Water Innovation Network for Sustainable Small Systems (WINSSS)EPA Grant Number: R835602
Center: Water Innovation Network for Sustainable Small Systems
Center Director: Reckhow, David A.
Title: Water Innovation Network for Sustainable Small Systems (WINSSS)
Investigators: Reckhow, David A. , Boyer, Treavor H. , Brown, Jess , Butler, Caitlin S. , Dvorak, Bruce I. , Katz, Lynn , Kinney, Kerry A. , Kirisits, Mary Jo , Lai, Rebecca , Lawler, Desmond , Park, Chul , Ray, Chittaranjan , Saleh, Navid , Shenoy, Prashant , Speitel, Gerald E. , Tobiason, John , Wilson, Steven , Zhang, Qiong
Institution: University of Massachusetts - Amherst , Carollo Engineers , The University of Texas at Austin , University of Florida , University of Illinois at Urbana-Champaign , University of Nebraska at Lincoln , University of South Florida
EPA Project Officer: Pascual, Pasky
Project Period: August 1, 2014 through June 30, 2017
Project Amount: $4,100,000
RFA: National Centers for Innovation in Small Drinking Water Systems (2013) RFA Text | Recipients Lists
Research Category: Drinking Water , Water
The Water Innovation Network for Sustainable Small Systems (WINSSS) brings together a national team of experts to transform drinking water treatment for small water systems (SWS) to meet the urgent need for state-of-the-art innovation, development, demonstration, and implementation of treatment, information, and process technologies in part by leveraging existing relationships with industry through the Massachusetts Water Cluster.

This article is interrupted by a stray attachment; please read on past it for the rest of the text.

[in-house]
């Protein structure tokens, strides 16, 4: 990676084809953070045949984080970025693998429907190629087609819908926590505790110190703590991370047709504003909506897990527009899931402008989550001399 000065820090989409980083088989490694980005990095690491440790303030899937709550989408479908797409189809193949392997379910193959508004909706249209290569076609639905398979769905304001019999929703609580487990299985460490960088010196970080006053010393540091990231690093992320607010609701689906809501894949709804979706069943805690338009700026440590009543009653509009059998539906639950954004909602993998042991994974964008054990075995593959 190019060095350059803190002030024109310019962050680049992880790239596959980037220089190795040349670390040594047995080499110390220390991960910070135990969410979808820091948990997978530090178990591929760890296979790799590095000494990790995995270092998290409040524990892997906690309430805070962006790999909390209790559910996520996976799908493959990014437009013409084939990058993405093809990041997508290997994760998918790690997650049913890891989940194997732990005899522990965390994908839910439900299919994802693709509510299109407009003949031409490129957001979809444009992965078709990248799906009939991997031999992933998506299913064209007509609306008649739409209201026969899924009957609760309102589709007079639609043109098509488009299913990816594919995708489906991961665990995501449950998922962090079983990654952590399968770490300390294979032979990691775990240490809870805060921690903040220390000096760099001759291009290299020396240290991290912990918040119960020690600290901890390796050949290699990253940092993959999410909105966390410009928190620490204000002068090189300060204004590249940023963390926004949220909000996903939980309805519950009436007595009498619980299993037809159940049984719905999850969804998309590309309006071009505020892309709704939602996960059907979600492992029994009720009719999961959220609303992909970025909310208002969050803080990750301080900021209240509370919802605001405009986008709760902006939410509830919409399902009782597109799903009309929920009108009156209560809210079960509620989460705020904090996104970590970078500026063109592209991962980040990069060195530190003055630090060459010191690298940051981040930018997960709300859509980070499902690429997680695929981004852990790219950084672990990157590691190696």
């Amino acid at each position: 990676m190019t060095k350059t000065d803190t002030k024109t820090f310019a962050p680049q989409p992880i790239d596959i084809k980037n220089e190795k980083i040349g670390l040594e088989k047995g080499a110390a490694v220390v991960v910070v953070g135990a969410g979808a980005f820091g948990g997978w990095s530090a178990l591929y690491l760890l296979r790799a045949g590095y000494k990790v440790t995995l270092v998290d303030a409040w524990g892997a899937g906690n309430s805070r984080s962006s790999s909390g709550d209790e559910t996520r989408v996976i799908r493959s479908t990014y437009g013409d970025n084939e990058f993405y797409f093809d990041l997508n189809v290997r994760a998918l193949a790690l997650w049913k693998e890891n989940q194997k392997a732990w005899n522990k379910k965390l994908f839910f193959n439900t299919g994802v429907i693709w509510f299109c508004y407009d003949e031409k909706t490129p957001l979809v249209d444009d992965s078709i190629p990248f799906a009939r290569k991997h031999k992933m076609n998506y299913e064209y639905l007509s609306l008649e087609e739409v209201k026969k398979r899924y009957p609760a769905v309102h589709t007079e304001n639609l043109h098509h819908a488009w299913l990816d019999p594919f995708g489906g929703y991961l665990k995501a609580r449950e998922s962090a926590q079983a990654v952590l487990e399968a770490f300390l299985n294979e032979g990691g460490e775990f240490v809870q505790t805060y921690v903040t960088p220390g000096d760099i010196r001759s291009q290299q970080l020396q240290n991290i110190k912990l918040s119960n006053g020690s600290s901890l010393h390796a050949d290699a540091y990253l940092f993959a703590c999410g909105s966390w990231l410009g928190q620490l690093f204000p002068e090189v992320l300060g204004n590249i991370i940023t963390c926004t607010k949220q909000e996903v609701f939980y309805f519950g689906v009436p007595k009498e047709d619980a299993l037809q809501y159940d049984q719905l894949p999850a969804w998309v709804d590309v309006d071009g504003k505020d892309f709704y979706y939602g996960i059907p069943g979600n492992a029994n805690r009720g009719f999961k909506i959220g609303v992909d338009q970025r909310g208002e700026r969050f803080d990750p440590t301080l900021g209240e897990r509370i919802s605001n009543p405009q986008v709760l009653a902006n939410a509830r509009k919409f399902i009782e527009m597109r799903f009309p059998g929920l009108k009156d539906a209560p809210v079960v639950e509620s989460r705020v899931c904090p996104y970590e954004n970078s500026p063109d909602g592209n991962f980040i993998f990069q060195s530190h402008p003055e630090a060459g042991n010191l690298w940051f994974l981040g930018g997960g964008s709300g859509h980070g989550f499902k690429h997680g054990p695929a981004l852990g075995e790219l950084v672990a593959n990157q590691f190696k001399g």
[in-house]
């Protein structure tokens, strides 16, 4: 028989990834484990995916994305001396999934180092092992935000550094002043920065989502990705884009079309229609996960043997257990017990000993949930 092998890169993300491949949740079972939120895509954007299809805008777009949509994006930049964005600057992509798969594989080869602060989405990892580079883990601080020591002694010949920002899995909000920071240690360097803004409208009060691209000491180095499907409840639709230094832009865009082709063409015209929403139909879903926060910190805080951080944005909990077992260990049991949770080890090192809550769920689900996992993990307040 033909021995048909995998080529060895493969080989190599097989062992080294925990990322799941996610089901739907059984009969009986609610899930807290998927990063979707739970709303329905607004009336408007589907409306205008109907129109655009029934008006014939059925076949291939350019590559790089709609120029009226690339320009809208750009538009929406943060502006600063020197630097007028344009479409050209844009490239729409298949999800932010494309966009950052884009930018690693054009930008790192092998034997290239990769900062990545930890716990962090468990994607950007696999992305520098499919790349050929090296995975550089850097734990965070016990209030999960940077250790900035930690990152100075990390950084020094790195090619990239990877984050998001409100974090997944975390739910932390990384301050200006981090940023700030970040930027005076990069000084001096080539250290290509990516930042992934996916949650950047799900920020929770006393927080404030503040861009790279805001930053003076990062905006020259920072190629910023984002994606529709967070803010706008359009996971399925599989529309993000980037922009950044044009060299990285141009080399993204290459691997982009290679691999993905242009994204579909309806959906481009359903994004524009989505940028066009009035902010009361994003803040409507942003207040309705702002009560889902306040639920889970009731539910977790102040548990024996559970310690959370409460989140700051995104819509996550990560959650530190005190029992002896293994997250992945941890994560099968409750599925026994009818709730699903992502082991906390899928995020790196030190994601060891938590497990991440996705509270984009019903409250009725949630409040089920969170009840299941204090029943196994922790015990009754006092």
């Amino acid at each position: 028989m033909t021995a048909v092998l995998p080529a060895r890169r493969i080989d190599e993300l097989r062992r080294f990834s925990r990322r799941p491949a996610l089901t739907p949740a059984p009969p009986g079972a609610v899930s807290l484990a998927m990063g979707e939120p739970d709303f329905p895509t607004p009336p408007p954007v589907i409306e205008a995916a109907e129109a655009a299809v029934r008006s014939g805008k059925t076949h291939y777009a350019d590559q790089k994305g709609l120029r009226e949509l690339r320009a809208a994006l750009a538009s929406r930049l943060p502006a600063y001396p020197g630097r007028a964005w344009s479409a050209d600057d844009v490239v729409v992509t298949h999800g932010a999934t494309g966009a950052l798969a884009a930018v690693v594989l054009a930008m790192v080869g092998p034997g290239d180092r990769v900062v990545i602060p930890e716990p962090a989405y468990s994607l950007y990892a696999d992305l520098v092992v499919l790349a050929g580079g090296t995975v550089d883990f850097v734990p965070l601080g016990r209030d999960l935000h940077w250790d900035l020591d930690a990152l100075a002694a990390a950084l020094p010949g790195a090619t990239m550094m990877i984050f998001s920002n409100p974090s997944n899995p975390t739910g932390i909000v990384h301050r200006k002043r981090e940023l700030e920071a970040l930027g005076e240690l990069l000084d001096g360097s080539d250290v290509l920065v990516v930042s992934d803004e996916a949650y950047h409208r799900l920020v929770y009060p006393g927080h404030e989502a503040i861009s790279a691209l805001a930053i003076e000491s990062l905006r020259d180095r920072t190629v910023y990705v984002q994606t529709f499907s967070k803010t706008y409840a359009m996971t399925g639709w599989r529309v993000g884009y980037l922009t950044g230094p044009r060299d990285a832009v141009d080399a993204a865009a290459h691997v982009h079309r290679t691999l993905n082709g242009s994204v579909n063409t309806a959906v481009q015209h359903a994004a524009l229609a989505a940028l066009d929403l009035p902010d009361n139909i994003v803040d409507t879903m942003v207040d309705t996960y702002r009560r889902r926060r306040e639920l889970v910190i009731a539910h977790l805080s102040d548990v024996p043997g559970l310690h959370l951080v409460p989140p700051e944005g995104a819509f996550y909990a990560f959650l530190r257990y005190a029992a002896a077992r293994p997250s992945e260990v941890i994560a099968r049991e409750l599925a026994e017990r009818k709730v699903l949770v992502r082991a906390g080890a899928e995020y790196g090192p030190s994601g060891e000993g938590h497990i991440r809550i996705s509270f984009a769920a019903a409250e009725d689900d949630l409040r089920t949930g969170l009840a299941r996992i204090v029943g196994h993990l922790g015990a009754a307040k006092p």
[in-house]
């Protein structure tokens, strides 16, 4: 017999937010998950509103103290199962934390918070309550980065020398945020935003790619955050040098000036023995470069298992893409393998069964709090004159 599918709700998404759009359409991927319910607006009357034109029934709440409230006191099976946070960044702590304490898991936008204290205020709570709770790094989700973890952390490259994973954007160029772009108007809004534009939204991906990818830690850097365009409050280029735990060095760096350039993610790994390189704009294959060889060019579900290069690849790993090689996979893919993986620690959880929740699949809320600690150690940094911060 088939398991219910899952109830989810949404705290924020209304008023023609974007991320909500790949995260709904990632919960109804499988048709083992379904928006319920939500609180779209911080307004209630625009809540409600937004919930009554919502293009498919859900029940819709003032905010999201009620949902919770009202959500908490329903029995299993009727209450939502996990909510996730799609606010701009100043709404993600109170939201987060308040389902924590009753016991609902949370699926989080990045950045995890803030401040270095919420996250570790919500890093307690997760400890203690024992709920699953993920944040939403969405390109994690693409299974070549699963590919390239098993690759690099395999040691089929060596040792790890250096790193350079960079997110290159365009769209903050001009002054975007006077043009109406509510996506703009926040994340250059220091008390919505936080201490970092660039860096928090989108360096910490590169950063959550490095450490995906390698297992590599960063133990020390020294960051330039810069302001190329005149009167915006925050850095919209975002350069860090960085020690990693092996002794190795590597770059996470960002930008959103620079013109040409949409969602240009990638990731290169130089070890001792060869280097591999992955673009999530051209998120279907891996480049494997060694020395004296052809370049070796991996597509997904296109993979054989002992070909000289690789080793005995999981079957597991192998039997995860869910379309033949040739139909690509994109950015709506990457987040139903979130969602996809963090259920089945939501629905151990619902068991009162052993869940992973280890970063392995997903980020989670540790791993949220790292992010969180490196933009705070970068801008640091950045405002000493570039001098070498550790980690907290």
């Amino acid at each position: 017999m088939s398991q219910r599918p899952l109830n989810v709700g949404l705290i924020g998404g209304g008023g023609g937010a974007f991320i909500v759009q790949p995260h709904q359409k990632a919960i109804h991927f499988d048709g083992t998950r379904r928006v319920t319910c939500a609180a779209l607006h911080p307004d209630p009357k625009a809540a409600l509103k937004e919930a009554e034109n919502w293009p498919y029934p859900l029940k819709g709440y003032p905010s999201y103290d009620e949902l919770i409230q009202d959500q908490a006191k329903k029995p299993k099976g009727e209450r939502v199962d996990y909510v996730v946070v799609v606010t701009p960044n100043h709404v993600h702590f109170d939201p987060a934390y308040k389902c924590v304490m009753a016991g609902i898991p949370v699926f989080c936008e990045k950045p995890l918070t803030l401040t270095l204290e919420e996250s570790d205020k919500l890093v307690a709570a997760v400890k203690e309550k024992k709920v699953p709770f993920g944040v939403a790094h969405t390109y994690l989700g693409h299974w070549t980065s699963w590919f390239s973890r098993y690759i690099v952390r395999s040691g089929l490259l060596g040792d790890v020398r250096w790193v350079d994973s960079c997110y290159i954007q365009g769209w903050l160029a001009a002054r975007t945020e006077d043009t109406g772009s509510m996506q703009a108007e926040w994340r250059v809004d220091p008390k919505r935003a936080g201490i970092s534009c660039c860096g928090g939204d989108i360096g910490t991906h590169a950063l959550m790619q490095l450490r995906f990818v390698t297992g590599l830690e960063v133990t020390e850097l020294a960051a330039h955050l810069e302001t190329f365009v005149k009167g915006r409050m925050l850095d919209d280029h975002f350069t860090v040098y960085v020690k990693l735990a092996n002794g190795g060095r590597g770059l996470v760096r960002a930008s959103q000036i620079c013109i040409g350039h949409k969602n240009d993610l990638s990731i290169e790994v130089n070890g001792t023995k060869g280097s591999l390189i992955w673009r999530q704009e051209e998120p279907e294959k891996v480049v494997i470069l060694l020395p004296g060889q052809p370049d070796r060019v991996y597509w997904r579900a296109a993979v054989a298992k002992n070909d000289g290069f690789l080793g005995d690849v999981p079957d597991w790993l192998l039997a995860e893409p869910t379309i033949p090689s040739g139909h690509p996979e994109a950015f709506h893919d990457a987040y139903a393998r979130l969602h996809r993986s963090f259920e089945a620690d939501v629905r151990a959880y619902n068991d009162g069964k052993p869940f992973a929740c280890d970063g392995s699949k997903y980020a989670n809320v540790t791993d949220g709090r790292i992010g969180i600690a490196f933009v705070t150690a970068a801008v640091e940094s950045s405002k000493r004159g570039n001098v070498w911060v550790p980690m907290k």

WINSSS will develop a center that spans and links the continuum of technology development from idea inception through technology acceptance to expedite implementation of new practice-oriented knowledge designed to enable SWS to produce safe drinking water and operate in the most sustainable manner possible.
The WINSSS Center will facilitate a clear pathway for innovation implementation by creating the following outputs: (i) novel approaches to protecting public health by controlling grouped contaminants such as organic carbon, trace organics, disinfection by-products, and nitrogenous compounds, (ii) demonstrate and pilot promising technologies previously developed under EPA’s STAR program and other programs which will minimize exposure to toxic organic contaminants as well as metals such as As, Fe, Mn, and Cr, and other inorganics such as F and sulfide, (iii) standardized testing requirements for multiple states, (iv) tools to simplify system operations such as an asset management app and a distributed sensing and monitoring notification system, (v) an extensive outreach system including a website, newsletter, workshops and presentations, webinars and educational modules, and (vi) a technology analysis database for determining a technology's suitability for implementation in small systems considering energy, sustainability, robustness, human health, and human, regulatory and system acceptance.